Finance and Economics Discussion Series (FEDS)
The use of alternative employment arrangements by small businesses: Evidence from the 2003 Survey of Small Business Finances
Traci L. Mach and John A. Holmes
According to the CPS, employees in alternative work arrangements make up over 10 percent of U.S. workers. Because of the pervasiveness of these types of arrangements, it is important to understand why firms are choosing to use them. Using data from the 2003 Survey of Small Business Finances, we model the firm's decision to use alternative employment arrangements using a large representative sample of small businesses in the U.S. In general, our results are similar to previous establishment-level studies that have examined the use of these types of employment arrangements. However, many of these previous studies have been narrow in scope because of data limitations. We find evidence to support each of the following hypotheses: 1) firms may be using alternative employment arrangements (AEA) in an attempt to generate cost savings by substituting standard employees with AEA employees when internal wages and benefit costs are high; 2) firms may be using AEA to meet irregular product demand constraints; and 3) firms may be using AEA to take advantage of economies of scale for certain tasks or services. Additionally, we present some additional findings that add to the relatively limited establishment level literature on alternative employment arrangements.Full paper (Screen Reader Version)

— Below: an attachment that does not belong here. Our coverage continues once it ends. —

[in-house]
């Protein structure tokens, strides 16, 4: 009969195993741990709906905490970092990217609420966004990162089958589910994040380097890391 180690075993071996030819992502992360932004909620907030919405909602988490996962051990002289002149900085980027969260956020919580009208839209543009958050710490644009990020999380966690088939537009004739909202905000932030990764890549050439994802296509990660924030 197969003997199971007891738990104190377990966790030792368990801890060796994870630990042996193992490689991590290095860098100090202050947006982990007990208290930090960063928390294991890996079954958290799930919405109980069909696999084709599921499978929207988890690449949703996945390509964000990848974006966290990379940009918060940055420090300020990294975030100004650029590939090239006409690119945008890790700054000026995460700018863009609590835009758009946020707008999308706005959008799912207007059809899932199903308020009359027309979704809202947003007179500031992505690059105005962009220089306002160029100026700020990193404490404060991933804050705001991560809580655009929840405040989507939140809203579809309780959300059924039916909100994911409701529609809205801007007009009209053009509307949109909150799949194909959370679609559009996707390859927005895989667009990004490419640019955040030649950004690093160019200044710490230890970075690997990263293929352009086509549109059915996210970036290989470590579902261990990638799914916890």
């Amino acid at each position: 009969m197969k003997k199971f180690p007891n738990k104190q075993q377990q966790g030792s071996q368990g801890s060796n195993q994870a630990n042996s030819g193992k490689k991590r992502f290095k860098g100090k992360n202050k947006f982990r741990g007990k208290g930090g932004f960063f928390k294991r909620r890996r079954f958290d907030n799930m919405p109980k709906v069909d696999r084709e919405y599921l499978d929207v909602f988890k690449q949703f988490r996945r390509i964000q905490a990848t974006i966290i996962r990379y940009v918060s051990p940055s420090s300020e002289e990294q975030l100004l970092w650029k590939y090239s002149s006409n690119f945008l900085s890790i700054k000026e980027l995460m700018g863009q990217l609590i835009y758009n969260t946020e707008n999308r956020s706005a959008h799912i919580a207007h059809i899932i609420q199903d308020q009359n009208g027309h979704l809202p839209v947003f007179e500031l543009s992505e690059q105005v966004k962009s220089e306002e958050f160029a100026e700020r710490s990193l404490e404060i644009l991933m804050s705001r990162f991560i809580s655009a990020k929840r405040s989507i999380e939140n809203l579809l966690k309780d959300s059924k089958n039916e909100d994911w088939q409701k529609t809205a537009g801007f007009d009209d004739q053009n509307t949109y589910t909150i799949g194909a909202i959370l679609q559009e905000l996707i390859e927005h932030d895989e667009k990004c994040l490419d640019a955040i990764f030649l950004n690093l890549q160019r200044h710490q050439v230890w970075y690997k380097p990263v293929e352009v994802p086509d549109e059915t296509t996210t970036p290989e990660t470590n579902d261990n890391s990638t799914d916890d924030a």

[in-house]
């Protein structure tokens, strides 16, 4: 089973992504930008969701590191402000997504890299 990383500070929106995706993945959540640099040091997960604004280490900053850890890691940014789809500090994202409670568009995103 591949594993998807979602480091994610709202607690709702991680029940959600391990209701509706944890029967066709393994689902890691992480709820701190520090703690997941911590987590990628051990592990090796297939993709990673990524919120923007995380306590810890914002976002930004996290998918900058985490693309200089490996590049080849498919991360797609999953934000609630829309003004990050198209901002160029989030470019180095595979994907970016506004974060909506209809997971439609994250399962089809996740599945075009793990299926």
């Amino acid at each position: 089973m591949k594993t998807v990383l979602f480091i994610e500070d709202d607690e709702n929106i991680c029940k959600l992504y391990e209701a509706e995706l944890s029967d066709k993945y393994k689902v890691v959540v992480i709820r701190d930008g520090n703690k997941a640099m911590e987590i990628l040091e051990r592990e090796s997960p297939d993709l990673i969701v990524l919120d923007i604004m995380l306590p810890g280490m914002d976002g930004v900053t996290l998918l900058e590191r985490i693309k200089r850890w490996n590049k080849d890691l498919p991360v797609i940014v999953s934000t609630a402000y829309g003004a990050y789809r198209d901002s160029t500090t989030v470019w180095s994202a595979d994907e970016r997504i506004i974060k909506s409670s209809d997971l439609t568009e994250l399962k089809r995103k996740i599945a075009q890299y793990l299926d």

Keywords: Alternative employment arrangements, Survey of Small Business Finances
PDF: Full Paper
Disclaimer: The economic research that is linked from this page represents the views of the authors and does not indicate concurrence either by other members of the Board's staff or by the Board of Governors. The economic research and their conclusions are often preliminary and are circulated to stimulate discussion and critical comment. The Board values having a staff that conducts research on a wide range of economic topics and that explores a diverse array of perspectives on those topics. The resulting conversations in academia, the economic policy community, and the broader public are important to sharpening our collective thinking.